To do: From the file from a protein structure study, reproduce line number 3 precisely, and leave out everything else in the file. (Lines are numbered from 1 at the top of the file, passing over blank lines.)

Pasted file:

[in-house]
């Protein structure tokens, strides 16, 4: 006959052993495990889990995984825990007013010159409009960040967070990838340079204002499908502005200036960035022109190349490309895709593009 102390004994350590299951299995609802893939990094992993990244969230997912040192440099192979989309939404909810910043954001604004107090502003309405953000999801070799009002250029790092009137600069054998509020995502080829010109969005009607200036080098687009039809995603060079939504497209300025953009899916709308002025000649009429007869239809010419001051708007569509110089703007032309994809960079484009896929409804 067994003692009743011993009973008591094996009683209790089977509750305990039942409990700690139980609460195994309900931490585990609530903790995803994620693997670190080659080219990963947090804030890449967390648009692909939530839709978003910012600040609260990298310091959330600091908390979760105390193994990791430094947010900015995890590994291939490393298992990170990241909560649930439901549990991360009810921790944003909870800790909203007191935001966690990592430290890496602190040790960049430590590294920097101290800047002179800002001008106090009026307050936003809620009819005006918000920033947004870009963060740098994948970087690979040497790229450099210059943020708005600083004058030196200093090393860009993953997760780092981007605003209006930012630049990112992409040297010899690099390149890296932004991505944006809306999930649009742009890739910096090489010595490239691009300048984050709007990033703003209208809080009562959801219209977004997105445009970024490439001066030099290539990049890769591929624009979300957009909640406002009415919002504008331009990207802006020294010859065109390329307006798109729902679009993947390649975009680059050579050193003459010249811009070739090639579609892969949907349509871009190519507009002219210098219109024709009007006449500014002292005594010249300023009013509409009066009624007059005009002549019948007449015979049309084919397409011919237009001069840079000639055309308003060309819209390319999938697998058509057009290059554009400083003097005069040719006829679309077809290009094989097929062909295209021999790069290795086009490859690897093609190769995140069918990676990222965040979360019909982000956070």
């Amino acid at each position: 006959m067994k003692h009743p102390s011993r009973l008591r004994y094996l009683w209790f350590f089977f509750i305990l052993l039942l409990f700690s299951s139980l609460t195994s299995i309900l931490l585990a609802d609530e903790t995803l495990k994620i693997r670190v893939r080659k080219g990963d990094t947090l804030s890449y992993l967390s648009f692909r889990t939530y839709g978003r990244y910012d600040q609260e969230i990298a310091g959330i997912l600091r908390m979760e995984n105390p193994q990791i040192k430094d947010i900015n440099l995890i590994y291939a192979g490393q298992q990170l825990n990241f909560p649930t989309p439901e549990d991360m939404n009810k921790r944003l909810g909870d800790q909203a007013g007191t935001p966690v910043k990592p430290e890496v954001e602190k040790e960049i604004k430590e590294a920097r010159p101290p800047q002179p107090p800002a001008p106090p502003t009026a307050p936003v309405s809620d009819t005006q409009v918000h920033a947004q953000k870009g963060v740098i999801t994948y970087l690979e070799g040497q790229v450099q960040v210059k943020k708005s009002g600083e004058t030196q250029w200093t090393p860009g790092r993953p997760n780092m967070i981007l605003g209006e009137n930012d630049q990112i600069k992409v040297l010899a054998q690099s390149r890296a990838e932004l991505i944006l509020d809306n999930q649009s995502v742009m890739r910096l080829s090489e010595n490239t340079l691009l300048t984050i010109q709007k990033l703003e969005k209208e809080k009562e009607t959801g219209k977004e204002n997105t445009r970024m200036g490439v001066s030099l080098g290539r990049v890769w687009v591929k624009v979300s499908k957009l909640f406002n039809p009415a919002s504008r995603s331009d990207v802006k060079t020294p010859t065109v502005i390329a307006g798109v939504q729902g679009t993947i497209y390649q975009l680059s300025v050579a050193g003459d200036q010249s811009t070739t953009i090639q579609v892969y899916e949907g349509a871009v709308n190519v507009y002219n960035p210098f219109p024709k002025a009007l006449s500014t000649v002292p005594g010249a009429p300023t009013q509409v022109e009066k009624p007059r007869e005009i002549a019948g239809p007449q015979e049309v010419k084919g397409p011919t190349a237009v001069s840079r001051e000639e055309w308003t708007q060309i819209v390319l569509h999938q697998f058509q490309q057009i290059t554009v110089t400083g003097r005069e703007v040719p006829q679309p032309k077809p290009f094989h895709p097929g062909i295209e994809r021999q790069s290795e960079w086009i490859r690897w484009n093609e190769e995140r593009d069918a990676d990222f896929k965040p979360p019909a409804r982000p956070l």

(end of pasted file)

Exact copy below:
């Amino acid at each position: 006959m067994k003692h009743p102390s011993r009973l008591r004994y094996l009683w209790f350590f089977f509750i305990l052993l039942l409990f700690s299951s139980l609460t195994s299995i309900l931490l585990a609802d609530e903790t995803l495990k994620i693997r670190v893939r080659k080219g990963d990094t947090l804030s890449y992993l967390s648009f692909r889990t939530y839709g978003r990244y910012d600040q609260e969230i990298a310091g959330i997912l600091r908390m979760e995984n105390p193994q990791i040192k430094d947010i900015n440099l995890i590994y291939a192979g490393q298992q990170l825990n990241f909560p649930t989309p439901e549990d991360m939404n009810k921790r944003l909810g909870d800790q909203a007013g007191t935001p966690v910043k990592p430290e890496v954001e602190k040790e960049i604004k430590e590294a920097r010159p101290p800047q002179p107090p800002a001008p106090p502003t009026a307050p936003v309405s809620d009819t005006q409009v918000h920033a947004q953000k870009g963060v740098i999801t994948y970087l690979e070799g040497q790229v450099q960040v210059k943020k708005s009002g600083e004058t030196q250029w200093t090393p860009g790092r993953p997760n780092m967070i981007l605003g209006e009137n930012d630049q990112i600069k992409v040297l010899a054998q690099s390149r890296a990838e932004l991505i944006l509020d809306n999930q649009s995502v742009m890739r910096l080829s090489e010595n490239t340079l691009l300048t984050i010109q709007k990033l703003e969005k209208e809080k009562e009607t959801g219209k977004e204002n997105t445009r970024m200036g490439v001066s030099l080098g290539r990049v890769w687009v591929k624009v979300s499908k957009l909640f406002n039809p009415a919002s504008r995603s331009d990207v802006k060079t020294p010859t065109v502005i390329a307006g798109v939504q729902g679009t993947i497209y390649q975009l680059s300025v050579a050193g003459d200036q010249s811009t070739t953009i090639q579609v892969y899916e949907g349509a871009v709308n190519v507009y002219n960035p210098f219109p024709k002025a009007l006449s500014t000649v002292p005594g010249a009429p300023t009013q509409v022109e009066k009624p007059r007869e005009i002549a019948g239809p007449q015979e049309v010419k084919g397409p011919t190349a237009v001069s840079r001051e000639e055309w308003t708007q060309i819209v390319l569509h999938q697998f058509q490309q057009i290059t554009v110089t400083g003097r005069e703007v040719p006829q679309p032309k077809p290009f094989h895709p097929g062909i295209e994809r021999q790069s290795e960079w086009i490859r690897w484009n093609e190769e995140r593009d069918a990676d990222f896929k965040p979360p019909a409804r982000p956070l």